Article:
Walgett, in rural New South Wales (NSW), Australia, is a community of resilience and heart. It’s also a community that faces socioeconomic disadvantages; there are high rates of unemployment amongst Indigenous people, low rates of school and vocational attendance, a declining population, increasing welfare and a narrow industry base.
The Department of Regional NSW engaged ThinkPlace to work with the community, applying place-based, human-centred design. The Cultural & Community Pop-up Hub was a solution born from a conversation with a local Indigenous leader who wanted to establish a cultural centre in Walgett, a town belonging to the country of the Gamilaraay people.
Walgett can appear divided and closed along economic, racial and cultural lines, and is represented in the media as such. A lack of shared space further amplifies this division and restricts opportunities for locals to connect and design together.
Using place-based, human-centred design, ThinkPlace worked with the community. Together, we helped build thriving relationships and the social cohesion and capital that is essential to economic growth and vocational engagement.
This project could never have been completed in this way from afar. For its effectiveness, we decided to place members of the ThinkPlace team within the community. By being immersed in the town, we were able to identify individuals who were connected by purpose but lacked social bonds. Using the co-design nature of the project, we connected individuals at the points where their interests intersected.
Working closely with an Indigenous leader and their extensive network (namely the Walgett Community Working Party, a local group representing the Aboriginal voice) we harnessed their passion for their community and together launched Walgett’s Cultural & Community Pop-up Hub, in an abandoned social enterprise cafe. By testing a cultural centre prototype, we could also learn more about the community, which would help inform the employment and vocational strategy.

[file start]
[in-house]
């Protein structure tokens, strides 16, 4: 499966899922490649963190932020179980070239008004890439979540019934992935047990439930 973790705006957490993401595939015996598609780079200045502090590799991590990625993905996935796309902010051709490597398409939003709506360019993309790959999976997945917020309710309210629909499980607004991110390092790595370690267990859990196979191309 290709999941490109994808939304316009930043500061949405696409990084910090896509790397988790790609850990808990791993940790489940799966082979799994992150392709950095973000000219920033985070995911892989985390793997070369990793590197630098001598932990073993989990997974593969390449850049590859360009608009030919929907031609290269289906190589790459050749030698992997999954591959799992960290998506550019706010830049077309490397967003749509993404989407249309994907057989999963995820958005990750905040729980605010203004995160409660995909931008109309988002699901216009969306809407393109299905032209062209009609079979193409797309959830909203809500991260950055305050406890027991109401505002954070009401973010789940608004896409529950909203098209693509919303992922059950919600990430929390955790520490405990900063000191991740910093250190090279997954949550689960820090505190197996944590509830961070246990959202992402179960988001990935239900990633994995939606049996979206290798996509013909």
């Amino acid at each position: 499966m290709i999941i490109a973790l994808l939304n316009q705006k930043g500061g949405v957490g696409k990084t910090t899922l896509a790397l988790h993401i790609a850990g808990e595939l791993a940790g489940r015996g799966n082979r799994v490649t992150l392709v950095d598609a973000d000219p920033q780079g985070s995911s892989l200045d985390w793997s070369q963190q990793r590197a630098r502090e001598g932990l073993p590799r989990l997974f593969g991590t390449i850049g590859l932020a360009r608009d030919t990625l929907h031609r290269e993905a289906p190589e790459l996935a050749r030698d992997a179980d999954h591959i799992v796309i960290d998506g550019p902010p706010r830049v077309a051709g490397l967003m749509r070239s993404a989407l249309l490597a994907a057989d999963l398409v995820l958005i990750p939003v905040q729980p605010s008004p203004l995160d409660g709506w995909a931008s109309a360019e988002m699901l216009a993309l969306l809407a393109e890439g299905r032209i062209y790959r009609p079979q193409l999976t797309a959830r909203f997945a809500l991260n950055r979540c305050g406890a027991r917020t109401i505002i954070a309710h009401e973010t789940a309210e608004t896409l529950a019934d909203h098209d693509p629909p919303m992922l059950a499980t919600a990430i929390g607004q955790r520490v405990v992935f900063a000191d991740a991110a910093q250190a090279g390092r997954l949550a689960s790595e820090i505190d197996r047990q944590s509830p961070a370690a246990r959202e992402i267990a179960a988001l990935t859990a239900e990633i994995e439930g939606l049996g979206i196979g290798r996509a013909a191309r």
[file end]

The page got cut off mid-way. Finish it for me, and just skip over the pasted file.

Once the pop-up hub was created, the community had the chance to experiment with the space. Doing away with formal workshops and sticky notes, instead, there were art workshops, community dinners, and the space for light-hearted conversation. The merit in these methods comes from ancient Indigenous knowledge systems, rather than any new, innovative practice. By actively listening to the community and their wisdom, we were able to build on the design ideas of these essential voices.
We answered this design challenge without asking a single design question. Instead, we co-created the conditions for people to safely connect, build trusting relationships, and explore ideas that generated the strategy and action plan.
As a testament to this project’s success, the Cultural and Community Hub went beyond the initial prototyping phase. We secured a long-term lease of the property, with endorsement and financial support from the Department of Regional NSW. This enabled the Hub to continue running beyond the project’s closure.
“This is the first time Walgett has had something like this where no one was excluded, and everyone felt welcome.” – The viewpoint of a local Indigenous person
The thoroughness of the prototyping experience empowered the Community Working Party to take leadership in running the Hub. They were then able to create new connections with service providers to deliver a variety of classes and workshops.
The design of the project is grounded in place-based and strengths-based practices, which can be applied in many communities and co-design projects. We considered the scalability and application of this approach in other rural and regional communities that are experiencing high unemployment and low vocational outcomes.
For a town that has experienced significant negative social and media attention, the shift in perspective inspired by this project has been immense. By modelling a brighter, more collaborative future in the form of a Cultural and Community Hub, the Community Working Party, the Walgett community and the Department of Regional NSW have together generated stronger connections and opportunities through a shared vision of a thriving community.
This project was recognised with a Good Design Award in Social Impact. Here is what the awards jury had to say about our work:
“Walgett’s Cultural and Community Pop-up Hub is a transformational design that shows great potential to boost social cohesion, spark economic growth and challenge negative yet unfounded assumptions of the community.”